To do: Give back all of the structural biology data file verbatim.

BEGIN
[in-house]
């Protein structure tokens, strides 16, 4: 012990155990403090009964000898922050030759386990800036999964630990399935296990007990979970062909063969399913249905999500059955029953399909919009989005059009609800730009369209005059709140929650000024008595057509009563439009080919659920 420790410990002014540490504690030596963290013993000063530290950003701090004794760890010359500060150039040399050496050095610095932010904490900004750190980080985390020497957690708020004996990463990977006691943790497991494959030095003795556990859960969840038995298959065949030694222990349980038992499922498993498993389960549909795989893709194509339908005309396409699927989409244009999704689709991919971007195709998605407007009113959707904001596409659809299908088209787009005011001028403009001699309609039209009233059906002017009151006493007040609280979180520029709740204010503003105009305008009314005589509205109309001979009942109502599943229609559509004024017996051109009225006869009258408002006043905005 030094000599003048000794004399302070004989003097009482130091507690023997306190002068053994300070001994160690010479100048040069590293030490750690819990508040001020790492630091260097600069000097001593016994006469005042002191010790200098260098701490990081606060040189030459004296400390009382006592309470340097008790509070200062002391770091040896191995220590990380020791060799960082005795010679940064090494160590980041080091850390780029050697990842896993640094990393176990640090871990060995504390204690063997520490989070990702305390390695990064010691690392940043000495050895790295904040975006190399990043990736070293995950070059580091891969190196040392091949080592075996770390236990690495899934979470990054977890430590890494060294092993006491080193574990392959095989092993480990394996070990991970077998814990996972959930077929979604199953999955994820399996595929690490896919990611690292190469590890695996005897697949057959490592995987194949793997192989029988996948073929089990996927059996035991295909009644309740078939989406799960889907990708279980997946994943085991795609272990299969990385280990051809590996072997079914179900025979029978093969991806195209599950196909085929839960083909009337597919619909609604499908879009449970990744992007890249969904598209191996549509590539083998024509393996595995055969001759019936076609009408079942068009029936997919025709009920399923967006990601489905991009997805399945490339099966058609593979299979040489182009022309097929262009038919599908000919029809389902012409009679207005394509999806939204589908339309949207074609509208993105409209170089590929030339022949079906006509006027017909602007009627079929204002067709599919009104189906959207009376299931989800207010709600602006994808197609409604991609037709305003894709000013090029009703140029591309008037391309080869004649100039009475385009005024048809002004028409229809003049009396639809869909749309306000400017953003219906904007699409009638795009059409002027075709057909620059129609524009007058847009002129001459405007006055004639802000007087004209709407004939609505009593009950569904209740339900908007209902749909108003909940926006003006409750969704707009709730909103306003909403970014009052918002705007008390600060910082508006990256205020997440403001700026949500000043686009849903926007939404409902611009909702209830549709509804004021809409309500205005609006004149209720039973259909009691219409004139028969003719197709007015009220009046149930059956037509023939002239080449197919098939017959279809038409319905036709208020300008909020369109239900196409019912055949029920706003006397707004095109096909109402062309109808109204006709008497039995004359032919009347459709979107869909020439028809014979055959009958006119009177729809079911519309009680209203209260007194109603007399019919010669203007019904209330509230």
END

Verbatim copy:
[in-house]
């Protein structure tokens, strides 16, 4: 012990155990403090009964000898922050030759386990800036999964630990399935296990007990979970062909063969399913249905999500059955029953399909919009989005059009609800730009369209005059709140929650000024008595057509009563439009080919659920 420790410990002014540490504690030596963290013993000063530290950003701090004794760890010359500060150039040399050496050095610095932010904490900004750190980080985390020497957690708020004996990463990977006691943790497991494959030095003795556990859960969840038995298959065949030694222990349980038992499922498993498993389960549909795989893709194509339908005309396409699927989409244009999704689709991919971007195709998605407007009113959707904001596409659809299908088209787009005011001028403009001699309609039209009233059906002017009151006493007040609280979180520029709740204010503003105009305008009314005589509205109309001979009942109502599943229609559509004024017996051109009225006869009258408002006043905005 030094000599003048000794004399302070004989003097009482130091507690023997306190002068053994300070001994160690010479100048040069590293030490750690819990508040001020790492630091260097600069000097001593016994006469005042002191010790200098260098701490990081606060040189030459004296400390009382006592309470340097008790509070200062002391770091040896191995220590990380020791060799960082005795010679940064090494160590980041080091850390780029050697990842896993640094990393176990640090871990060995504390204690063997520490989070990702305390390695990064010691690392940043000495050895790295904040975006190399990043990736070293995950070059580091891969190196040392091949080592075996770390236990690495899934979470990054977890430590890494060294092993006491080193574990392959095989092993480990394996070990991970077998814990996972959930077929979604199953999955994820399996595929690490896919990611690292190469590890695996005897697949057959490592995987194949793997192989029988996948073929089990996927059996035991295909009644309740078939989406799960889907990708279980997946994943085991795609272990299969990385280990051809590996072997079914179900025979029978093969991806195209599950196909085929839960083909009337597919619909609604499908879009449970990744992007890249969904598209191996549509590539083998024509393996595995055969001759019936076609009408079942068009029936997919025709009920399923967006990601489905991009997805399945490339099966058609593979299979040489182009022309097929262009038919599908000919029809389902012409009679207005394509999806939204589908339309949207074609509208993105409209170089590929030339022949079906006509006027017909602007009627079929204002067709599919009104189906959207009376299931989800207010709600602006994808197609409604991609037709305003894709000013090029009703140029591309008037391309080869004649100039009475385009005024048809002004028409229809003049009396639809869909749309306000400017953003219906904007699409009638795009059409002027075709057909620059129609524009007058847009002129001459405007006055004639802000007087004209709407004939609505009593009950569904209740339900908007209902749909108003909940926006003006409750969704707009709730909103306003909403970014009052918002705007008390600060910082508006990256205020997440403001700026949500000043686009849903926007939404409902611009909702209830549709509804004021809409309500205005609006004149209720039973259909009691219409004139028969003719197709007015009220009046149930059956037509023939002239080449197919098939017959279809038409319905036709208020300008909020369109239900196409019912055949029920706003006397707004095109096909109402062309109808109204006709008497039995004359032919009347459709979107869909020439028809014979055959009958006119009177729809079911519309009680209203209260007194109603007399019919010669203007019904209330509230």